7 Tips for Planning Missions to Jamaica
10 years ago, I signed up for my first mission trip.
I always had a heart for telling others about the God of love who reached out to me powerfully when I was just a little girl- before I had the "sense" to ever doubt him.
I also loved learning about new cultures. I LOVED Spanish and Latin-American culture in particular. I thought for a while that this meant I should go into full-time missions. After all, I was good at languages. Why else would God put these gifts inside me?
During that mission conference at church 10 years ago, we sang:
"Ask and I'll give the nations to you oh Lord that's the cry of my heart, distant shores and the islands will see your light as it rises on us."
[By the second stanza, I was sold] and I signed up for the trip to Tegucigalpa.
The trip wasn't anything like I expected. I was puzzled about whether there was any mission at all. I felt like I had no real purpose being there. No questions had been asked about what they really needed. And the people we stayed with had some very real needs. But needs that would have more been met by giving financial aid and not by a young person coming empty handed. I just signed up for a trip with two willing hands and expected the organisers to have everything else covered. It was a frustrating experience because of poor communication before the trip happened, and there were needs that I could have met, had I been prepared. The people we visited didn't even know we were young. I remember the look of disappointment on the Host's face when she picked us up from the airport. "¡Son tan jovenes!" I guess she was expecting a 40-year-old pastor to do some "ministry time." We didn't fit the bill.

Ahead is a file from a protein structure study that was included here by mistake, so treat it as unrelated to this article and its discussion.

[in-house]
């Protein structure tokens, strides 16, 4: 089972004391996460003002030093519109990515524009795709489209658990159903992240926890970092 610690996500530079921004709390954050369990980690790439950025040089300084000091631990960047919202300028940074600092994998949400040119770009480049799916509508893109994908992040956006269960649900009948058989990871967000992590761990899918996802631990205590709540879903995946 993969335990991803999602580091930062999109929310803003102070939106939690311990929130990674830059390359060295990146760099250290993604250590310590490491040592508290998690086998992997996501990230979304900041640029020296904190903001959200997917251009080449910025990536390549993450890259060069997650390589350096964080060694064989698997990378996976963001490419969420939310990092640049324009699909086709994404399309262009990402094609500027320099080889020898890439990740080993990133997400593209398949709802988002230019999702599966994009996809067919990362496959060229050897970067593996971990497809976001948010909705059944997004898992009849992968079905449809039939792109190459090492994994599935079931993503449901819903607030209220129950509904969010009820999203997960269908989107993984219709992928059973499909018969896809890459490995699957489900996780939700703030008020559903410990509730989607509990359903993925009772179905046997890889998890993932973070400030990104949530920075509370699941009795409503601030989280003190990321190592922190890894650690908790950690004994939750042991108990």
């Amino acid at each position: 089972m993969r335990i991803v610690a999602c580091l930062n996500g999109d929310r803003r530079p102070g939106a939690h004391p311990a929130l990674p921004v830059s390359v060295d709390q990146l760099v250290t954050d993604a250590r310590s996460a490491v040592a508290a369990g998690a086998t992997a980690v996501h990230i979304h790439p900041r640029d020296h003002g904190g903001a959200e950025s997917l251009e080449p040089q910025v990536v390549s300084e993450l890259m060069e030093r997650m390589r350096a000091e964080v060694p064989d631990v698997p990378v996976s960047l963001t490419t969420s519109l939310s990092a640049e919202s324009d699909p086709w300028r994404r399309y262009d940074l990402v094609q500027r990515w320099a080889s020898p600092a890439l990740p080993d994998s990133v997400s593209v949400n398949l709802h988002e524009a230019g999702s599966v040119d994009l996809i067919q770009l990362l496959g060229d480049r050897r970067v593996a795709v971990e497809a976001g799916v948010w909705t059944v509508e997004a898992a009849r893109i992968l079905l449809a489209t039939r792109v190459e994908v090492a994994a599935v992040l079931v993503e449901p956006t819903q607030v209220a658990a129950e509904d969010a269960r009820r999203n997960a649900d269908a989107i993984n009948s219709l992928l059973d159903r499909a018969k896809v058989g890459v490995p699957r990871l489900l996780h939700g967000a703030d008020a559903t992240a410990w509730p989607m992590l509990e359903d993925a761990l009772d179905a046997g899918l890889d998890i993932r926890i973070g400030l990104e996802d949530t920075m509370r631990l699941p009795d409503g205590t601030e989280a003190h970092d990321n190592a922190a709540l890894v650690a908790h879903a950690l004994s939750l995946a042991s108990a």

Although I still saw God move powerfully on a number of occasions on that trip, I couldn't help but wonder if missions today had much to do with missions even 100 years ago. Do we spiritualize a love for travel, languages and cultures as a love for missions?
After that experience, I still had a heart for missions, but done differently. Since then, I've had the pleasure of working at Moorlands camp for the last 7 years as a host for many mission teams and in that time I've seen some awesome groups GET IT RIGHT!
Here are some steps when planning a trip to ensure it is not a lame vacation with zero entertainment.
1. Know the needs.
After establishing location, dates and costs - research the needs. Let the needs drive the process of defining the mission of your trip.